[Edited to add: Rewatching that clip above, I’m realizing I meant to mention the part where she’s asking them real practical questions about this life-threatening experimental procedure she’s about to do, and they’re like “Ha, you’ll see for yourself!” WTF. Also, “Princess.”]

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The real problem with Stitchers — and some of this is probably just the pilot being a pilot, with all the rough patches that go with that — is that it has no idea what kind of show it wants to be. If it was a straight-up comedy, a lot of the stuff like “Oh, I took you home and put you in my bed after you had a major neurological trauma” would at least seem like a joke. But this show, despite featuring some totally tin-eared comedy bits, apparently also wants to be a serious procedural, and make us care about the bombs that are going to go off.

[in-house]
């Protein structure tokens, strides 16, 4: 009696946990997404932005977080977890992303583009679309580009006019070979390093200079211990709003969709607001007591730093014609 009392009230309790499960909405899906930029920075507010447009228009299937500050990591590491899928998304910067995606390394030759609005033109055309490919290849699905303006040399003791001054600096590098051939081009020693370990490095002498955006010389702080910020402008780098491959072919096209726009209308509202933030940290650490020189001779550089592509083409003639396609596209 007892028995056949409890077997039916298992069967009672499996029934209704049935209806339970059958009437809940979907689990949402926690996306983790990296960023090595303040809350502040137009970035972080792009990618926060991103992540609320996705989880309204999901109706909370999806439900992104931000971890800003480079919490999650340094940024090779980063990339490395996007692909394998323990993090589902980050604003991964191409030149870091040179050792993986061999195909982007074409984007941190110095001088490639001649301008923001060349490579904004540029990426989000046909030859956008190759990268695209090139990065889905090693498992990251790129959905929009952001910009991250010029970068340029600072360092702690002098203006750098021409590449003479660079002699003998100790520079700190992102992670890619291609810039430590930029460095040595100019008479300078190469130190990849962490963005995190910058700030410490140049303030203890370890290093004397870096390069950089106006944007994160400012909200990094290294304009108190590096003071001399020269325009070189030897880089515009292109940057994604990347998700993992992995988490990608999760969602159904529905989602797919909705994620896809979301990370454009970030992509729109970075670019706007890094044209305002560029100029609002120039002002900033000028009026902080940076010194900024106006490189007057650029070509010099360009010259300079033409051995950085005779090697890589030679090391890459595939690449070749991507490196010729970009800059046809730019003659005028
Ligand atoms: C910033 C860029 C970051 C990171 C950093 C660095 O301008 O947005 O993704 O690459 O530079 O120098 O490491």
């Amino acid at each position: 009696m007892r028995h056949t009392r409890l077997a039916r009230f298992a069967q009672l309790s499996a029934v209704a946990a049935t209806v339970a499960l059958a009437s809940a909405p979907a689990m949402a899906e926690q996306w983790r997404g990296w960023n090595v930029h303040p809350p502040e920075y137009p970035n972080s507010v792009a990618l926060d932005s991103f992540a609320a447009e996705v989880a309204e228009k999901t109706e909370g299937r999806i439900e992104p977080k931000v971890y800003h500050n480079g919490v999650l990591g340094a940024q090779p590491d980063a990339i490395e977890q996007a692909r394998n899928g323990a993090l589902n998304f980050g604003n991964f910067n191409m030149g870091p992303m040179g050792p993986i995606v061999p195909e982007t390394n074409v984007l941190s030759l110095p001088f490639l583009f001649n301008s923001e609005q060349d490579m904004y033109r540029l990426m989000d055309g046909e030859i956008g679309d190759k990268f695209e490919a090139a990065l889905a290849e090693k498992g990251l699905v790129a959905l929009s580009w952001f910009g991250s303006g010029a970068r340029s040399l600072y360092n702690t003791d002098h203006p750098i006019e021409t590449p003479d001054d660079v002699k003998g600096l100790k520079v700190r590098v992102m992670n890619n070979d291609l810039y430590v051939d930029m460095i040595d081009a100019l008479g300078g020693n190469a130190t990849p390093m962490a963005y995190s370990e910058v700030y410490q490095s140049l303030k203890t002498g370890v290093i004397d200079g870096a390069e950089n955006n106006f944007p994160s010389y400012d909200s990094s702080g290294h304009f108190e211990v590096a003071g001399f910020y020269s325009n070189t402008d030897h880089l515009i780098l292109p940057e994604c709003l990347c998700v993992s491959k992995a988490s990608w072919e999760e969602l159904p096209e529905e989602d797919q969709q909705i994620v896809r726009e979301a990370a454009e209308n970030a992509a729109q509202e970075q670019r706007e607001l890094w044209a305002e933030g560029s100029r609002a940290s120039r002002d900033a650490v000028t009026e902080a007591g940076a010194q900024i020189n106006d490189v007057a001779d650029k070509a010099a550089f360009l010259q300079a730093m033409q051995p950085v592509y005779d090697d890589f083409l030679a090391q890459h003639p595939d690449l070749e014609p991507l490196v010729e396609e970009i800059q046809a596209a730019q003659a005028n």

Also among the things we’re supposed to care about? Kirsten. She’s approximately the 5,000,000th smart person with no understanding of human emotions who’s been introduced on television in the past week. The main novelty here is that she’s female, and incredibly skinny, with super-nice hair that suggests she understands the need for high-end salons even if she doesn’t understand feelings. Emma Ishta, playing this emotionally vacant and slightly sociopathic character, strikes a very flat affect that I’m not sure is entirely intentional, while also seeming snotty rather than lovably snarky.